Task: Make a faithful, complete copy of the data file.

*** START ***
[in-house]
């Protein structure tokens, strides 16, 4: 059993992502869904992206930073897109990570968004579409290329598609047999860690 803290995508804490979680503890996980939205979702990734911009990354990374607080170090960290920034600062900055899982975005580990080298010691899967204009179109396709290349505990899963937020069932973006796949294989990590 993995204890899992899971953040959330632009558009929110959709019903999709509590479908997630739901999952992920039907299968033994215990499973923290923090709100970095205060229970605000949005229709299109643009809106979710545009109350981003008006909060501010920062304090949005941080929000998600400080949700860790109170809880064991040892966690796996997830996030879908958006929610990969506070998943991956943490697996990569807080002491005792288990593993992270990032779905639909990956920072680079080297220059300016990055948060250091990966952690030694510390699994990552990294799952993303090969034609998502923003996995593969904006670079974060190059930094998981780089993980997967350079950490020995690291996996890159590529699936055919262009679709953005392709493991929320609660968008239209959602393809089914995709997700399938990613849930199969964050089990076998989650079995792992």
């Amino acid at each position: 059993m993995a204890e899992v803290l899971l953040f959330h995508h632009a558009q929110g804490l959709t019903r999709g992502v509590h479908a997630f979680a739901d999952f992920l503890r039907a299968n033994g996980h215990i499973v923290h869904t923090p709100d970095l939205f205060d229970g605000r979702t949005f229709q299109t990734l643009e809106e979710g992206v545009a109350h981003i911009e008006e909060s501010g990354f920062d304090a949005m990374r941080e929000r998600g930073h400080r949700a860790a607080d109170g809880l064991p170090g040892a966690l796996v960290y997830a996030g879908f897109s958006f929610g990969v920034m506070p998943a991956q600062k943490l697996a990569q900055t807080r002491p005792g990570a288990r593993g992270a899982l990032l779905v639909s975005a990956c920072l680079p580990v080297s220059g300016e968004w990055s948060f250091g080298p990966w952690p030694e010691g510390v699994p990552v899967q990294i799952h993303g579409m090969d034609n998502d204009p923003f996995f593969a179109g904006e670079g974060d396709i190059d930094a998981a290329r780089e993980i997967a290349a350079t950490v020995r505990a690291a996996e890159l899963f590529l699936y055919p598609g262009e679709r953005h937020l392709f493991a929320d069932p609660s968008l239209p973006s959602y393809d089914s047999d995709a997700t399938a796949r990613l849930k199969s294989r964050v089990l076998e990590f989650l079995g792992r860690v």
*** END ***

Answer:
[in-house]
């Protein structure tokens, strides 16, 4: 059993992502869904992206930073897109990570968004579409290329598609047999860690 803290995508804490979680503890996980939205979702990734911009990354990374607080170090960290920034600062900055899982975005580990080298010691899967204009179109396709290349505990899963937020069932973006796949294989990590 993995204890899992899971953040959330632009558009929110959709019903999709509590479908997630739901999952992920039907299968033994215990499973923290923090709100970095205060229970605000949005229709299109643009809106979710545009109350981003008006909060501010920062304090949005941080929000998600400080949700860790109170809880064991040892966690796996997830996030879908958006929610990969506070998943991956943490697996990569807080002491005792288990593993992270990032779905639909990956920072680079080297220059300016990055948060250091990966952690030694510390699994990552990294799952993303090969034609998502923003996995593969904006670079974060190059930094998981780089993980997967350079950490020995690291996996890159590529699936055919262009679709953005392709493991929320609660968008239209959602393809089914995709997700399938990613849930199969964050089990076998989650079995792992």
């Amino acid at each position: 059993m993995a204890e899992v803290l899971l953040f959330h995508h632009a558009q929110g804490l959709t019903r999709g992502v509590h479908a997630f979680a739901d999952f992920l503890r039907a299968n033994g996980h215990i499973v923290h869904t923090p709100d970095l939205f205060d229970g605000r979702t949005f229709q299109t990734l643009e809106e979710g992206v545009a109350h981003i911009e008006e909060s501010g990354f920062d304090a949005m990374r941080e929000r998600g930073h400080r949700a860790a607080d109170g809880l064991p170090g040892a966690l796996v960290y997830a996030g879908f897109s958006f929610g990969v920034m506070p998943a991956q600062k943490l697996a990569q900055t807080r002491p005792g990570a288990r593993g992270a899982l990032l779905v639909s975005a990956c920072l680079p580990v080297s220059g300016e968004w990055s948060f250091g080298p990966w952690p030694e010691g510390v699994p990552v899967q990294i799952h993303g579409m090969d034609n998502d204009p923003f996995f593969a179109g904006e670079g974060d396709i190059d930094a998981a290329r780089e993980i997967a290349a350079t950490v020995r505990a690291a996996e890159l899963f590529l699936y055919p598609g262009e679709r953005h937020l392709f493991a929320d069932p609660s968008l239209p973006s959602y393809d089914s047999d995709a997700t399938a796949r990613l849930k199969s294989r964050v089990l076998e990590f989650l079995g792992r860690v």